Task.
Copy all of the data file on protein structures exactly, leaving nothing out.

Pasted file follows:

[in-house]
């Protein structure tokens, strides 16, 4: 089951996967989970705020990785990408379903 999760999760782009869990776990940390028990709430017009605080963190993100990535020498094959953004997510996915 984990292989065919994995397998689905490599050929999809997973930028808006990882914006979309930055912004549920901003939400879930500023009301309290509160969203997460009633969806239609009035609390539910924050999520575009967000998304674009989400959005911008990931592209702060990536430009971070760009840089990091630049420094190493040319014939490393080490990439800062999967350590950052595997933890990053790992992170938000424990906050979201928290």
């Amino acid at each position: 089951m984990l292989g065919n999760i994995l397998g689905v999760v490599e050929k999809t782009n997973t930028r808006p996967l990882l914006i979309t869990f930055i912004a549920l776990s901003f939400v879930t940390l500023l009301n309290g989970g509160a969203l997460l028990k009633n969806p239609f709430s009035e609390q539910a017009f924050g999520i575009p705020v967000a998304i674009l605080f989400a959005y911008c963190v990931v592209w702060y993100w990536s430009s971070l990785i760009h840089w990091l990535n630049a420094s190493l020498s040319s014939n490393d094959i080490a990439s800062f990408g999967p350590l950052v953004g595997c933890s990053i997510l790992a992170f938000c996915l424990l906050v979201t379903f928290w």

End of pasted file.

[in-house]
């Protein structure tokens, strides 16, 4: 089951996967989970705020990785990408379903 999760999760782009869990776990940390028990709430017009605080963190993100990535020498094959953004997510996915 984990292989065919994995397998689905490599050929999809997973930028808006990882914006979309930055912004549920901003939400879930500023009301309290509160969203997460009633969806239609009035609390539910924050999520575009967000998304674009989400959005911008990931592209702060990536430009971070760009840089990091630049420094190493040319014939490393080490990439800062999967350590950052595997933890990053790992992170938000424990906050979201928290």
């Amino acid at each position: 089951m984990l292989g065919n999760i994995l397998g689905v999760v490599e050929k999809t782009n997973t930028r808006p996967l990882l914006i979309t869990f930055i912004a549920l776990s901003f939400v879930t940390l500023l009301n309290g989970g509160a969203l997460l028990k009633n969806p239609f709430s009035e609390q539910a017009f924050g999520i575009p705020v967000a998304i674009l605080f989400a959005y911008c963190v990931v592209w702060y993100w990536s430009s971070l990785i760009h840089w990091l990535n630049a420094s190493l020498s040319s014939n490393d094959i080490a990439s800062f990408g999967p350590l950052v953004g595997c933890s990053i997510l790992a992170f938000c996915l424990l906050v979201t379903f928290w």